You can “kimchi” damn near anything of the vegetable sort. Brussels Sprouts aren’t really that far-fetched as a base as they are kinda like little baby cabbages, and as you know cabbage is a pretty traditional kimchi base. There are classic ways of making kimchi that involve rice flour but I typically ignore that step as my results have been great without it. This stuff rocks by the way. Goes great with smoked meat or any rich dish where the funky spicy flavors have something to stand up to and cut through. Thinking of trying some with the smoked turkey I’m doing for Thanksgiving next week. Hope the in-laws can handle it.
Instead of composting or throwing away those fennel fronds, make fennel frond pesto. Easy as hell and very tasty. Perfect on pasta, as a sandwich spread or on pizza.
If you’ve preserved lemons before, this is pretty much the same recipe. Not much too it but like preserved lemons you end up with something powerful and different. Use them in any dish you want a spike of concentrated orange flavor.
- 2-3 medium, ripe oranges plus 1 for juice
- a pile (technical measurement) of coarse sea salt or kosher salt. I use sea salt.
- 1 pint mason jar with top and ring
What to do
- Slice oranges into 1/3 inch rounds, then slice in half across to make half moons
- place a layer of salt in the bottom of the jar
- layer oranges then salt then oranges then salt etc..
- do not be concerned with over salting, go nuts
- as you layer press oranges down to release juice
- when jar is full cover oranges with more juice and salt
- turn upside down and back a few times to mix
- makes sure oranges are covered
- seal jars and store in a dark place for 2-3 months
- to use remove oranges, cut away pulp and use the peel / rind
Oh no a vegetable recipe! Billed as a Moroccan dish I can see this as a great side for grilled pork, beef, lamb or sausages. Harissa is a widely used North African condiment that is spicy and complex and stores well in the fridge, so make a pile and keep it around for marinades, rub or adding a kick to vegi dishes.
- 10-12 large peeled carrots cut into 1/4 – 1/3 inch discs
- 5 cloves of garlic, minced
- zest of one lemon
- juice from 1/2 lemon
- 2 tbs harissa
- 1/4 bunch of cilantro leaves, finely chopped
- 2 tbs beer vinegar or Braggs cider vinegar
- salt and pepper
- 5-6 oz mixed de-seeded dried chiles (New Mexico, Guajillos, Pasilla, Anaheim or get some spicy and some for flavor)
- 4 garlic cloves, peeled, smashed
- 3/4 tsp. caraway seeds
- 1/2 tsp. coriander seeds
- 1 tsp. cumin seeds
- 1 1/2 tsp. kosher salt
- zest of 1/2 lemon
- juice of 1/2 lemon
- 1/4 cup extra virgin olive oil
What to do
- Cover all chiles in almost boiling water and soak until soft, about 30 mins
- In a small skillet toast caraway, cumin and coriander seeds over medium low heat until fragrant stirring constantly
- In a spice grinder or mortar and pestle grind seeds into fine powder
- drain chiles and add to the bowl of a food processor with remaining ingredients and powdered spices
- process until very smooth
- add to a small canning jar and cover with a layer of olive oil (when you use some make sure to cover with a thin layer of oil and it should stay good in the fridge for a while).
- boil carrots in salted water for 8-10 mins or until just soft but still have some bite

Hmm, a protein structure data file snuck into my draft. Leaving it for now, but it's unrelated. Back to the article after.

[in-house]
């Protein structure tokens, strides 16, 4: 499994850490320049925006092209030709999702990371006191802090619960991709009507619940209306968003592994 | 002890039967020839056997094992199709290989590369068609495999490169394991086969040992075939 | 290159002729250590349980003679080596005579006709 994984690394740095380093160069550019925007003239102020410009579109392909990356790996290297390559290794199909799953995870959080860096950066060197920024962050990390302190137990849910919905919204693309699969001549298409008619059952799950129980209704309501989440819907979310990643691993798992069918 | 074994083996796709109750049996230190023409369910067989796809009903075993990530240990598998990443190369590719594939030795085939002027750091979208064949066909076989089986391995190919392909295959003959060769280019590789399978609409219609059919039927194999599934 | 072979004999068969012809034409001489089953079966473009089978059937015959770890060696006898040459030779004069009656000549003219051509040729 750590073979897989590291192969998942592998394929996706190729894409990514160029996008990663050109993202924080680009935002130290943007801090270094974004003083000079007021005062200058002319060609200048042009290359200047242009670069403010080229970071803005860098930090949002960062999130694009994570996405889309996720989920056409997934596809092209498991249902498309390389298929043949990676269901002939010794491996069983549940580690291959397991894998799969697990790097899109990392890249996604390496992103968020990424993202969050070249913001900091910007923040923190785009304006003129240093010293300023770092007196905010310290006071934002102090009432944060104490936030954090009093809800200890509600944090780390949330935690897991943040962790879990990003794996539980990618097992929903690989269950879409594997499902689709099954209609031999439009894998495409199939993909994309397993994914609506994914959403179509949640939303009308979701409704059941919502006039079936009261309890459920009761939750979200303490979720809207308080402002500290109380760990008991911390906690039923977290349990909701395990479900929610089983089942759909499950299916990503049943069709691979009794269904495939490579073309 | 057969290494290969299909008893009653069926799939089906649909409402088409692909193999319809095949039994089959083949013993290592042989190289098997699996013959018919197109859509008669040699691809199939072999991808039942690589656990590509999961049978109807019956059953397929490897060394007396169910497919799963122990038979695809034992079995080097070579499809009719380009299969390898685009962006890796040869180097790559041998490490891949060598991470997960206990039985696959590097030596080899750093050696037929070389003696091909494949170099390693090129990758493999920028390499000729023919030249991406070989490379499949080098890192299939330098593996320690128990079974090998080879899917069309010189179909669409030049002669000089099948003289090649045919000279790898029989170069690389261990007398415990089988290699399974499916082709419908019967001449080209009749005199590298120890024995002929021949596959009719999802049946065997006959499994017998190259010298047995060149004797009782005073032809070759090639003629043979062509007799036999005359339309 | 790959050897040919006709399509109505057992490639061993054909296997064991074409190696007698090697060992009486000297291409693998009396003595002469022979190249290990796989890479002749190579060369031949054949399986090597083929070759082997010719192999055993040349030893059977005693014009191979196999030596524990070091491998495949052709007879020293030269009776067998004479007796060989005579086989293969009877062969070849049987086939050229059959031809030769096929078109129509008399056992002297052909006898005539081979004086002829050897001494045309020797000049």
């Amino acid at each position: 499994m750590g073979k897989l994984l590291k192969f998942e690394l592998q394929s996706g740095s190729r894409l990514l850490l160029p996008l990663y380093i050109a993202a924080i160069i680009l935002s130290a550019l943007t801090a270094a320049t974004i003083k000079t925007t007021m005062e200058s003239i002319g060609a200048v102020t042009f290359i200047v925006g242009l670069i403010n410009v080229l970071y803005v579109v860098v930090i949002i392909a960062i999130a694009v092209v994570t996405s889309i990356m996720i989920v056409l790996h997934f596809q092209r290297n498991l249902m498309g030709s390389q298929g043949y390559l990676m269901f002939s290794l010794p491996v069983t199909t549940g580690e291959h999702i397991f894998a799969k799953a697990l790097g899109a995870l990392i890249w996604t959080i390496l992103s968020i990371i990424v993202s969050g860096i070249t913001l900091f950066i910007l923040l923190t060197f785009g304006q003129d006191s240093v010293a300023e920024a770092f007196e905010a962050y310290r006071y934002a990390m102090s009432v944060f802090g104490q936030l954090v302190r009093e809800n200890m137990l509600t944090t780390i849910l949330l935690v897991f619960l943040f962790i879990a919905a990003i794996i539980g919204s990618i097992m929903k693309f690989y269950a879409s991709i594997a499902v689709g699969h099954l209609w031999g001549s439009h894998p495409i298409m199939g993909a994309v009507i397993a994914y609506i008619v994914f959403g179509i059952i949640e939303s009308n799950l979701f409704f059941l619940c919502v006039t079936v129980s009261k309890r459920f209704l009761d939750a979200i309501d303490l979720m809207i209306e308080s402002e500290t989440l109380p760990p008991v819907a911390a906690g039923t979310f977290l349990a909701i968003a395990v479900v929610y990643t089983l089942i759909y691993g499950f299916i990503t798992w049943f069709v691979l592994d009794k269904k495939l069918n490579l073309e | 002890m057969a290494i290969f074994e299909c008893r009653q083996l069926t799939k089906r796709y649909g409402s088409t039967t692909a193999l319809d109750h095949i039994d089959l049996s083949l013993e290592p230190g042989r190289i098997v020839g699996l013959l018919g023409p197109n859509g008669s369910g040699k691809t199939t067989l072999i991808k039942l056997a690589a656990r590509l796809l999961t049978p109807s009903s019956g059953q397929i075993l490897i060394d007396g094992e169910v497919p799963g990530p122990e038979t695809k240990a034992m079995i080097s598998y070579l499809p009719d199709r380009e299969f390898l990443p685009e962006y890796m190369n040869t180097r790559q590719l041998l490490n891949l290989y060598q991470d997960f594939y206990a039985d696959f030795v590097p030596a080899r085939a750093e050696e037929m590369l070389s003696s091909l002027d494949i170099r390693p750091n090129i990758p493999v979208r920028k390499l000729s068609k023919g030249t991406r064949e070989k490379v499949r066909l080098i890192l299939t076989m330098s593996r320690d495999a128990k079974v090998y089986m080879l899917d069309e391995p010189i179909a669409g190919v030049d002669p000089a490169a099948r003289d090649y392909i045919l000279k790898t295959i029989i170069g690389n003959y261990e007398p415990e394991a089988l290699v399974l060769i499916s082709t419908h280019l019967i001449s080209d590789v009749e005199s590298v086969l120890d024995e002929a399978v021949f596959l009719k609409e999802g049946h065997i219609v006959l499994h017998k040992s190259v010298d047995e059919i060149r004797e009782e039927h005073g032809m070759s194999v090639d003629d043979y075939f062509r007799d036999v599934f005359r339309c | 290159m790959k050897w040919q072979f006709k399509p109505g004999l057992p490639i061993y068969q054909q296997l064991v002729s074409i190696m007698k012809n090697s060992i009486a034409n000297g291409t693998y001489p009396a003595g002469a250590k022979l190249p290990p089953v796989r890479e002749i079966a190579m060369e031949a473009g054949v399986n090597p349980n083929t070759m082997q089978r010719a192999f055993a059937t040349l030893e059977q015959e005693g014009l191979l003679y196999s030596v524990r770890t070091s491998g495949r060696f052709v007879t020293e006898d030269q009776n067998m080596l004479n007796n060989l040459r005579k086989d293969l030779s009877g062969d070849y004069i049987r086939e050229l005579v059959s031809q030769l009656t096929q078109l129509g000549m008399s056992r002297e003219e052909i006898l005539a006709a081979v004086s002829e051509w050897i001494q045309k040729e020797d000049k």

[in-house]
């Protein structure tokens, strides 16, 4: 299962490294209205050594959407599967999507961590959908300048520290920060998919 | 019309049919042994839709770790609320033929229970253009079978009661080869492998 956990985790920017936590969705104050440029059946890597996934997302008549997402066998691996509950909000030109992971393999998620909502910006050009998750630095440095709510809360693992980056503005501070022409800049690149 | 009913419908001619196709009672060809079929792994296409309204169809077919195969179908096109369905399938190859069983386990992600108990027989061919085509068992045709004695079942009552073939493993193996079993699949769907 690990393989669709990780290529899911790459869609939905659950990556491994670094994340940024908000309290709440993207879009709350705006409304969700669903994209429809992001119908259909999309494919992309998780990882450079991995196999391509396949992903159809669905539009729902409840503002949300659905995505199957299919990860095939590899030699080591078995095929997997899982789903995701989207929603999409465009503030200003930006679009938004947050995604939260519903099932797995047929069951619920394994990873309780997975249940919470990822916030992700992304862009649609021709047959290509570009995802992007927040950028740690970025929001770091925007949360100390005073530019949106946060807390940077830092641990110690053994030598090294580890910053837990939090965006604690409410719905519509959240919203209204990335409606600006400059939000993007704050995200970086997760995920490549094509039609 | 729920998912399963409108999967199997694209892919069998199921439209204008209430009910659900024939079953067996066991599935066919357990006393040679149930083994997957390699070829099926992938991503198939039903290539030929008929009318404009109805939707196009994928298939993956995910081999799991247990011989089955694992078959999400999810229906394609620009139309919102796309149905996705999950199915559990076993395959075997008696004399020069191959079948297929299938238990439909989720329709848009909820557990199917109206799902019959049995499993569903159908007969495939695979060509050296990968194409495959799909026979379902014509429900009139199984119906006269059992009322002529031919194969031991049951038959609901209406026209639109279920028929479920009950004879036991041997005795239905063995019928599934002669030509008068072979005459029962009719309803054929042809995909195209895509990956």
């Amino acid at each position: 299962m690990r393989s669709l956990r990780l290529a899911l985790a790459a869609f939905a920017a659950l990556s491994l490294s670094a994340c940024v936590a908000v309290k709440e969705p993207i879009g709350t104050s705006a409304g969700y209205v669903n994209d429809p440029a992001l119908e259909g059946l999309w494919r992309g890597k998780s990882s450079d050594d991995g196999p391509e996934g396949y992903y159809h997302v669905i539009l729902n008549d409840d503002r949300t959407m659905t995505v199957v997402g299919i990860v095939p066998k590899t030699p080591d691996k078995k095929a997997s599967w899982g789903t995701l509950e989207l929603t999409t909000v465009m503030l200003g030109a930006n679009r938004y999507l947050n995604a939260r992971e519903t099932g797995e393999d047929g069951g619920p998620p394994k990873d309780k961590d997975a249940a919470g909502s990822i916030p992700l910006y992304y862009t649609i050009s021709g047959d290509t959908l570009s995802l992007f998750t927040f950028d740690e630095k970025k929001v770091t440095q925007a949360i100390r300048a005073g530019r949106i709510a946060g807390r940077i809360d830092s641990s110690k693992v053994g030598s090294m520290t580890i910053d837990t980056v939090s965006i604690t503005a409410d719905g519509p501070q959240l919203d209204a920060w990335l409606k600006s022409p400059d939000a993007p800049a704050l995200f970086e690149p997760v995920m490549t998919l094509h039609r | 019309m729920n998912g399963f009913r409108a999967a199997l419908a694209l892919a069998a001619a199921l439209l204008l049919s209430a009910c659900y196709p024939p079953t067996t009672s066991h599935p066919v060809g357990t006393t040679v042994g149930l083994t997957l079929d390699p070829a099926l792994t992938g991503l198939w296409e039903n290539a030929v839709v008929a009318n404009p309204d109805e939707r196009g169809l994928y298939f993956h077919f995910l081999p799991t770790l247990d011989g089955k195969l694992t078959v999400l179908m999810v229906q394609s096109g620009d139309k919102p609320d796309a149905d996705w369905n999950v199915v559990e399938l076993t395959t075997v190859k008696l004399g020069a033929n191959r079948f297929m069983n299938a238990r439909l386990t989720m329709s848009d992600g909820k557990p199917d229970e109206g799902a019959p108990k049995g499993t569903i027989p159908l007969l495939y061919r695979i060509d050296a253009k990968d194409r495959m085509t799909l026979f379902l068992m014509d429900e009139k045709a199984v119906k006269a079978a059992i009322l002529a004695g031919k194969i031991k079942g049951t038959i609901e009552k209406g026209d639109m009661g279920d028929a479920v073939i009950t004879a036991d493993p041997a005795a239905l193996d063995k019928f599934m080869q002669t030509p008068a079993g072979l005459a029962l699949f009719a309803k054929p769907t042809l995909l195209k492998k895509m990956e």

- drain carrots and combine with remaining ingredients, refrigerate overnight
- adjust salt and vinegar level if needed
Making mustard at home seems a lot like cheating. It’s so damn easy that there’s almost no reason to give it a try. It’s also a good way to use any leftover beer (leftover beer, what is that?) you may end up with after a night of overly aggressive bottle opening. To my embarrassment I ended up with half a bottle of Sierra Nevada’s Barrel Aged Bigfoot Ale leftover one morning, so that spawned looking for a way to use it. Make sure you refridge the mustard for at least a day before using as it allows the mustard to “settle” and lose some of the raw bitterness of the mustard seeds.
- 3 Tbs Yellow mustard seeds
- 3 Tbs Brown Mustard seeds
- 2 Tbs yellow mustard powder
- 1/2 tsp kosher salt
- 1/3 cup Braggs cider vinegar
- 1/3 to 1/2 cup Sierra Nevada Barrel aged Bigfoot ale (or whatever malty beer you have on hand)
What to do
- Soak mustard seeds, powdered mustard with vinegar and half of the beer overnight covered at room temperature
- add salt and blend mixture in a blender or food processor until desired consistency
- refrigerate for at least 24 hours
- taste and adjust salt level and consistency with more beer.
- slap it on a sandwich or hot dog or bratwurst or whatever you think mustard should accompany
Should keep in the refrigerator for a few months no problem, if it lasts that long.
I’m lucky to have a friend in town who grows his own variety of the Trinidad 7 pot (or pod) pepper called “Brain Strain”. One of the hottest chilies in the world. No joke here, it will light you up. It rates up in the 1.2+ million Scoville range (jalapeno are in the 5000 range). It’s also very tasty with a tropical fruit flavor so it lends well to hot sauce. My friend developed this variety and grows a backyard full of them and to my benefit had a bunch of them to get rid of at the end of the season. When I showed up at home there was a large brown paper grocery bag filled to the top with this fiery little red, yellow and orange pods. After sampling one, spitting fire, crying, begging for mercy, hallucinating and then slightly recovering, it was time to make hot sauce.